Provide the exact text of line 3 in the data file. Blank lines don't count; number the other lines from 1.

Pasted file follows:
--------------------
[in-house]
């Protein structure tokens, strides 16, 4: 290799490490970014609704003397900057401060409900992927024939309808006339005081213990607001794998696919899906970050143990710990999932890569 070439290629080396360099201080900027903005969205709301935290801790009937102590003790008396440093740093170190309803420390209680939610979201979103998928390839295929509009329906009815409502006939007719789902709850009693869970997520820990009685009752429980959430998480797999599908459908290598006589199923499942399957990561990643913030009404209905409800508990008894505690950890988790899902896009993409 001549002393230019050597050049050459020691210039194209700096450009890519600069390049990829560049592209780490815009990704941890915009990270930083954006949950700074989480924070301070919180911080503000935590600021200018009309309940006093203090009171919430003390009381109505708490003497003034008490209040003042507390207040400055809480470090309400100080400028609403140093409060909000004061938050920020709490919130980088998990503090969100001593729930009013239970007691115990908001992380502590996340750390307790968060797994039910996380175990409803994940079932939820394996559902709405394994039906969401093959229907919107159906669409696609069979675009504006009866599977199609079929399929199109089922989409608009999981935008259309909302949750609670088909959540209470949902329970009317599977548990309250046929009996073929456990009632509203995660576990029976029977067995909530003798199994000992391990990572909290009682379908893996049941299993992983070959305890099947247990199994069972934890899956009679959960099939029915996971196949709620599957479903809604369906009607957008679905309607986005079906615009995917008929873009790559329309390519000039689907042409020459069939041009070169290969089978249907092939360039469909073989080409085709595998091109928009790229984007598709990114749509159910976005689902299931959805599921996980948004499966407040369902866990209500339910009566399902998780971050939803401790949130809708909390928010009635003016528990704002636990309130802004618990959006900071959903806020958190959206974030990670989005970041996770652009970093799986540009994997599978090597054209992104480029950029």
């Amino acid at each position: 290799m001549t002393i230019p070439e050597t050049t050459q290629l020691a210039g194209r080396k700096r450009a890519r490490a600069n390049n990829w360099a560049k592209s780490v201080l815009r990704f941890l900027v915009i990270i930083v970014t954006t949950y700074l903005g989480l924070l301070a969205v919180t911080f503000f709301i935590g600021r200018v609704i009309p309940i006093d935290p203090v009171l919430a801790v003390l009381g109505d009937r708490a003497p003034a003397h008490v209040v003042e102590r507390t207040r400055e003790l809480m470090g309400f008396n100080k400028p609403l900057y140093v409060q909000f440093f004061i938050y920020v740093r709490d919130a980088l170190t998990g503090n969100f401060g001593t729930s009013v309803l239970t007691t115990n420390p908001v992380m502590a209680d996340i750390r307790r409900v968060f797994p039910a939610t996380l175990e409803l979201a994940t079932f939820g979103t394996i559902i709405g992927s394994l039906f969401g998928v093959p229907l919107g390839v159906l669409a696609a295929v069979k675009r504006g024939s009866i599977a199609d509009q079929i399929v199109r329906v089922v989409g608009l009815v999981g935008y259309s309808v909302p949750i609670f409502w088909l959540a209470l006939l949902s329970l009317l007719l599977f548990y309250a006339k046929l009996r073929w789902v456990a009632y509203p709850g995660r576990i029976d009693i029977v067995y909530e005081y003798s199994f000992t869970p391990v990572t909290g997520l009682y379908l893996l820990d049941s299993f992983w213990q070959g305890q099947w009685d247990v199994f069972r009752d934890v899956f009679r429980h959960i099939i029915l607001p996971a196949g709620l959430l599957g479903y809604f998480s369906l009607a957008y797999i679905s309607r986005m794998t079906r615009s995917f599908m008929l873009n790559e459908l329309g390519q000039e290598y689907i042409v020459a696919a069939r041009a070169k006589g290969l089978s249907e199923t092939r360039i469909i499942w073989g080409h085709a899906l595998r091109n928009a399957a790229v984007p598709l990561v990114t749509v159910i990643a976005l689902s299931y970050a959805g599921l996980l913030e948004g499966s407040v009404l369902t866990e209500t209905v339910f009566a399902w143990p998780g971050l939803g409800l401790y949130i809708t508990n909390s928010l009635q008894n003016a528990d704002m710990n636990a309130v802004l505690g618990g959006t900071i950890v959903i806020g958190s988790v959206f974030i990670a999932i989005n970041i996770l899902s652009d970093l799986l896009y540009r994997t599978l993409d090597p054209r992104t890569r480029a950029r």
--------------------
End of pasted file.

């Amino acid at each position: 290799m001549t002393i230019p070439e050597t050049t050459q290629l020691a210039g194209r080396k700096r450009a890519r490490a600069n390049n990829w360099a560049k592209s780490v201080l815009r990704f941890l900027v915009i990270i930083v970014t954006t949950y700074l903005g989480l924070l301070a969205v919180t911080f503000f709301i935590g600021r200018v609704i009309p309940i006093d935290p203090v009171l919430a801790v003390l009381g109505d009937r708490a003497p003034a003397h008490v209040v003042e102590r507390t207040r400055e003790l809480m470090g309400f008396n100080k400028p609403l900057y140093v409060q909000f440093f004061i938050y920020v740093r709490d919130a980088l170190t998990g503090n969100f401060g001593t729930s009013v309803l239970t007691t115990n420390p908001v992380m502590a209680d996340i750390r307790r409900v968060f797994p039910a939610t996380l175990e409803l979201a994940t079932f939820g979103t394996i559902i709405g992927s394994l039906f969401g998928v093959p229907l919107g390839v159906l669409a696609a295929v069979k675009r504006g024939s009866i599977a199609d509009q079929i399929v199109r329906v089922v989409g608009l009815v999981g935008y259309s309808v909302p949750i609670f409502w088909l959540a209470l006939l949902s329970l009317l007719l599977f548990y309250a006339k046929l009996r073929w789902v456990a009632y509203p709850g995660r576990i029976d009693i029977v067995y909530e005081y003798s199994f000992t869970p391990v990572t909290g997520l009682y379908l893996l820990d049941s299993f992983w213990q070959g305890q099947w009685d247990v199994f069972r009752d934890v899956f009679r429980h959960i099939i029915l607001p996971a196949g709620l959430l599957g479903y809604f998480s369906l009607a957008y797999i679905s309607r986005m794998t079906r615009s995917f599908m008929l873009n790559e459908l329309g390519q000039e290598y689907i042409v020459a696919a069939r041009a070169k006589g290969l089978s249907e199923t092939r360039i469909i499942w073989g080409h085709a899906l595998r091109n928009a399957a790229v984007p598709l990561v990114t749509v159910i990643a976005l689902s299931y970050a959805g599921l996980l913030e948004g499966s407040v009404l369902t866990e209500t209905v339910f009566a399902w143990p998780g971050l939803g409800l401790y949130i809708t508990n909390s928010l009635q008894n003016a528990d704002m710990n636990a309130v802004l505690g618990g959006t900071i950890v959903i806020g958190s988790v959206f974030i990670a999932i989005n970041i996770l899902s652009d970093l799986l896009y540009r994997t599978l993409d090597p054209r992104t890569r480029a950029r």